Last year, voters in Cuyahoga County approved a 20-year extension of a sin tax to pay for upkeep on Cleveland's three pro sports stadiums. Today, one elected official presented a proposal to tie part of that payout to the teams' performance. He calls it, a little obviously, a "win tax."
The tax on cigarettes and alcohol is expected to raise at least $260 million over the next two decades, with the money earmarked for improvements and repairs to FirstEnergy Stadium, Progressive Field, and Quicken Loans Arena. The measure passed, but it hasn't yet been agreed how to distribute the money. Cuyahoga County Executive Ed FitzGerald wants 20 percent of that annual payout to be contingent on where the Browns, Indians, and Cavs appear in the standings each year.
"We love these teams, we're loyal to these teams and we're committed to maintaining these facilities. But we can also try to demand to get something a little bit better than we've gotten over the past 50 years," FitzGerald said.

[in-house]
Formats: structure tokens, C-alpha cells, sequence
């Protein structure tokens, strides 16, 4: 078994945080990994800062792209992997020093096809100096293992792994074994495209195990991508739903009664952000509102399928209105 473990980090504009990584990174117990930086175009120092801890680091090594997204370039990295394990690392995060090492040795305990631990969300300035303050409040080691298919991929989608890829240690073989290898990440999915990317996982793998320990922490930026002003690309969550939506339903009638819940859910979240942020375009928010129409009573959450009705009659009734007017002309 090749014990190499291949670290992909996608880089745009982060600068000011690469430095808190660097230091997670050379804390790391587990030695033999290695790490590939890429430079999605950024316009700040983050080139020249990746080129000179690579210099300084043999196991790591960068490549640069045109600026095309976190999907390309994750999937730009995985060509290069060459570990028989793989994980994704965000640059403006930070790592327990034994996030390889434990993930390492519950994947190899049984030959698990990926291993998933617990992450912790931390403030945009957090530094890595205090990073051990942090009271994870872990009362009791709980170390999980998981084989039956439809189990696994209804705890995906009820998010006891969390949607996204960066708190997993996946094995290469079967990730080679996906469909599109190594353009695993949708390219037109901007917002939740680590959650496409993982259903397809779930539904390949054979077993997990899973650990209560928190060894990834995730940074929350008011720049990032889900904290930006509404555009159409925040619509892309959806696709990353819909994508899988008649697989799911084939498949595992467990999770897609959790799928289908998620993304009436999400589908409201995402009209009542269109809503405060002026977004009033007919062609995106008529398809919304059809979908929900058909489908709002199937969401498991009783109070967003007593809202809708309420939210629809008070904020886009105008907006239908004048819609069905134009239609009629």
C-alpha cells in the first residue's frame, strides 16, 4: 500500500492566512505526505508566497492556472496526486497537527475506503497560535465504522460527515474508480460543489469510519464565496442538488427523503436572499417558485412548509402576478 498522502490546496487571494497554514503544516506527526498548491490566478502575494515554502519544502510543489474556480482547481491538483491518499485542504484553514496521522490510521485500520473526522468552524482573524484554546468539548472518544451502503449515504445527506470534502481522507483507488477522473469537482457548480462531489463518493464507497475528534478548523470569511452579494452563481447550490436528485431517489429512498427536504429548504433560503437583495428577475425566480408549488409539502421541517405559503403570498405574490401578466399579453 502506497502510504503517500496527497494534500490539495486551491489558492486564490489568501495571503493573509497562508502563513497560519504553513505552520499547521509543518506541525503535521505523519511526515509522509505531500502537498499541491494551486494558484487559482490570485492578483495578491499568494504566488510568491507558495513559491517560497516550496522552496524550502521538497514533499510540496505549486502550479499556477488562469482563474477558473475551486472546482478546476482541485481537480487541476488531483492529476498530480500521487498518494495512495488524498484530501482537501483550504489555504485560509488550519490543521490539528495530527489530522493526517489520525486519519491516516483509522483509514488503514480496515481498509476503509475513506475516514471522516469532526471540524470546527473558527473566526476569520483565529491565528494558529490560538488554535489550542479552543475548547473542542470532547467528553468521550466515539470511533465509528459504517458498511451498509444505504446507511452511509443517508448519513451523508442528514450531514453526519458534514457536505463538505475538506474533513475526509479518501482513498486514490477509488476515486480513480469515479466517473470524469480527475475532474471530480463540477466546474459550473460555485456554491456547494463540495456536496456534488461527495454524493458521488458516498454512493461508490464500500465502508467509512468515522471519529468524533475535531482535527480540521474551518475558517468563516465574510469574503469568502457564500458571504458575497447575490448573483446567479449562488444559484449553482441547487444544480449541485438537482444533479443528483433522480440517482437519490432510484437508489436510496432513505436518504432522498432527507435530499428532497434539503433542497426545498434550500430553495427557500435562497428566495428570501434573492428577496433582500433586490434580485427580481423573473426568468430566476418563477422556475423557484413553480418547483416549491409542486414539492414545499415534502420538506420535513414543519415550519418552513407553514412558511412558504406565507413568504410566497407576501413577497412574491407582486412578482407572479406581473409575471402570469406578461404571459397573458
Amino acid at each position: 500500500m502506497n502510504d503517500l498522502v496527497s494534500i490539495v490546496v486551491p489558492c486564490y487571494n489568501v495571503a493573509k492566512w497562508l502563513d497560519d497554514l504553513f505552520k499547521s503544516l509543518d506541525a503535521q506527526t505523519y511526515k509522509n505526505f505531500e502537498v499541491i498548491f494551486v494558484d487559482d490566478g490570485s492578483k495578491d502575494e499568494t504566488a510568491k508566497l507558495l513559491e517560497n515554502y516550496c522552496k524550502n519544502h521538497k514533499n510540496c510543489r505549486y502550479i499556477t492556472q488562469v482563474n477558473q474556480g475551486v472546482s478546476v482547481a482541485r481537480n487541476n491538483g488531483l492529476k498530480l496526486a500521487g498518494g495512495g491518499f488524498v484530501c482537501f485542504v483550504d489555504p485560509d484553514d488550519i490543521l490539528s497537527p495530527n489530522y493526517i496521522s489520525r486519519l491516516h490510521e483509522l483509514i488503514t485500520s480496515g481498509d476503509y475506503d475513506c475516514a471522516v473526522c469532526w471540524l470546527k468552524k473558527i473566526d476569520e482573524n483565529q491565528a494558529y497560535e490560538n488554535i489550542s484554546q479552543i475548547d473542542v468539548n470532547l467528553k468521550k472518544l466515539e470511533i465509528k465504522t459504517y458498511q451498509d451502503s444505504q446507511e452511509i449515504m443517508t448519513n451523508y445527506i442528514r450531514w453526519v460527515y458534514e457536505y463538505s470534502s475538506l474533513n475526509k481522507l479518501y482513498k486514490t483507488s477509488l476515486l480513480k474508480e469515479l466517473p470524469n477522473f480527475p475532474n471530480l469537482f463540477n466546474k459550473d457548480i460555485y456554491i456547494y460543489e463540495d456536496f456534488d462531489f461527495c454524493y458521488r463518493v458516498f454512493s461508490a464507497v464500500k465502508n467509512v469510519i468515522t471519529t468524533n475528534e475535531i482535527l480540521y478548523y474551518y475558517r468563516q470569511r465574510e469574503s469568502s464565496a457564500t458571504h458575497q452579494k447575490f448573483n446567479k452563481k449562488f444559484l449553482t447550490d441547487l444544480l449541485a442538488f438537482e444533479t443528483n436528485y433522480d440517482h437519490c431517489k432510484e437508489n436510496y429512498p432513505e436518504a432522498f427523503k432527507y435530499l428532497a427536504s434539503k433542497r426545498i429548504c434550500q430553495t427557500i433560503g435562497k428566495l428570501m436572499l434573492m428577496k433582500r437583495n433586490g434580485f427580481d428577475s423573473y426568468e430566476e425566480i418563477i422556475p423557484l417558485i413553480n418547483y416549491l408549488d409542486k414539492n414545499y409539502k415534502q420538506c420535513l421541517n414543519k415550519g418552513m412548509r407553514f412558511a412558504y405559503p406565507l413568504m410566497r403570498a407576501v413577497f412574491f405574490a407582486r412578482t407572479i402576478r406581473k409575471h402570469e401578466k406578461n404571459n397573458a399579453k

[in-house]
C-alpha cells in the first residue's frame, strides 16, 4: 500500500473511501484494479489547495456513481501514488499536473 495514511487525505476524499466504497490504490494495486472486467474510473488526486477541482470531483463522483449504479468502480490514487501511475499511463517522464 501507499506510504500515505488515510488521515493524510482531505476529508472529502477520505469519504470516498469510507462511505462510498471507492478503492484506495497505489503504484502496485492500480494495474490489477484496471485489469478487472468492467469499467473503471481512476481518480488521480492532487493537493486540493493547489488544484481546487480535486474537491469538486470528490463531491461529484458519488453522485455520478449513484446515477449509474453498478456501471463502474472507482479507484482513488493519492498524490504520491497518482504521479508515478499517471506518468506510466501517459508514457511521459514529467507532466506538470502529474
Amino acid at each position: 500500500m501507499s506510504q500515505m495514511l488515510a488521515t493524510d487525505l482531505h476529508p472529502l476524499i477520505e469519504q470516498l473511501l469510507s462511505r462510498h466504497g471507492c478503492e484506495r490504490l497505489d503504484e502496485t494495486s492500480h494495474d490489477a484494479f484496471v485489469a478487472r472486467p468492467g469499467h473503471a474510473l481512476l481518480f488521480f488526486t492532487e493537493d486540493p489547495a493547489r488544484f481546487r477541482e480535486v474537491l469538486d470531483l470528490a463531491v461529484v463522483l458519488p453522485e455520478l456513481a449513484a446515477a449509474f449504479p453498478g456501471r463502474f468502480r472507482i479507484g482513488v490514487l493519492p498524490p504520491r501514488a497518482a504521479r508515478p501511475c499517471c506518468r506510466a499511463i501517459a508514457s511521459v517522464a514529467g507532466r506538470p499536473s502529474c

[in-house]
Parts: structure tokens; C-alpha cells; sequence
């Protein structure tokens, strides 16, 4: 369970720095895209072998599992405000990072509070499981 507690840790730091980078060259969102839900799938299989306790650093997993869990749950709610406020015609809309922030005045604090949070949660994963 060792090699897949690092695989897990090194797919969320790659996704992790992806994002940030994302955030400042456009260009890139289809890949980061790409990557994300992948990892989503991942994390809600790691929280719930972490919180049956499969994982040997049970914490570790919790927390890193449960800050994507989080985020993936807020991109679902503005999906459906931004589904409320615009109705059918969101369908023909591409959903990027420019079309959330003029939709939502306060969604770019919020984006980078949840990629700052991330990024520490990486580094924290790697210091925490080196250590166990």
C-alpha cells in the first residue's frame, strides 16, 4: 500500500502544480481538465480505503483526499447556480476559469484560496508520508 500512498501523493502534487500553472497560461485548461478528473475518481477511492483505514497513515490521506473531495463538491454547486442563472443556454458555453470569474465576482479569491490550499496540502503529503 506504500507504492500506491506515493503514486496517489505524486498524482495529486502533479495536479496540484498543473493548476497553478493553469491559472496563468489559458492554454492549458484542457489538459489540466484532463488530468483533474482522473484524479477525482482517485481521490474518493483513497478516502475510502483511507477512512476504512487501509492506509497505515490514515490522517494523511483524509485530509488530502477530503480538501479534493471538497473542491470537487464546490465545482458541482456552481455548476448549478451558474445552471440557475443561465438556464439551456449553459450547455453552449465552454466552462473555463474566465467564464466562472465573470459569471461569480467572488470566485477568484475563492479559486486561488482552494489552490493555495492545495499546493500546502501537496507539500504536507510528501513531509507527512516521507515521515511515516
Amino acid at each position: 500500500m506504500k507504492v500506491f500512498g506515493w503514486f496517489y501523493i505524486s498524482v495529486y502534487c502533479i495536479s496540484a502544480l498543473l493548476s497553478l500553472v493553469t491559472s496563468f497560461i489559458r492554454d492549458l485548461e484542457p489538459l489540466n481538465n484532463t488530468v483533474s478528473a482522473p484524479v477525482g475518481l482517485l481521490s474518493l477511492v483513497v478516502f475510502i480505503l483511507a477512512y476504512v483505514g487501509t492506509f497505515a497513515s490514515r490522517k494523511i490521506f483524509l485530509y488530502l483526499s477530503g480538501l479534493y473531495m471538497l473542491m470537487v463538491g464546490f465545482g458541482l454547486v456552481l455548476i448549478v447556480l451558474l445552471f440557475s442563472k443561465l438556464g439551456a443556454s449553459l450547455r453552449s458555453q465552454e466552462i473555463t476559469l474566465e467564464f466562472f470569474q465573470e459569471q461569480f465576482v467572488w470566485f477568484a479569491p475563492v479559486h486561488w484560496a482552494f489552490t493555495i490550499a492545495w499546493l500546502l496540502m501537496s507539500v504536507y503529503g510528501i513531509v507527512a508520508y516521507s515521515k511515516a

Tying funding to performance, while intriguing as a concept, has a number of things against it. For one, there are often times when it's good to lose, like when tanking for a draft pick; You don't want to provide incentives for any team to strive for middle-of-the-pack. For another, winning can't be correlated to public economic benefit; No matter how well a team does, it's still getting basically getting money for nothing.
FitzGerald hasn't provided details on how to tie performance to payout—he suggested a "fan council" to divvy up the money—so it seems unlikely that this is more than a publicity stunt. But it's not a bad one! At a time when local governments regularly hand over hundreds of millions in public funds to sports team owners, any rabble-rousing about forcing owners to give back—like an Orlando proposal that would require a new MLS team to give a share of ownership to the city and county—is welcome.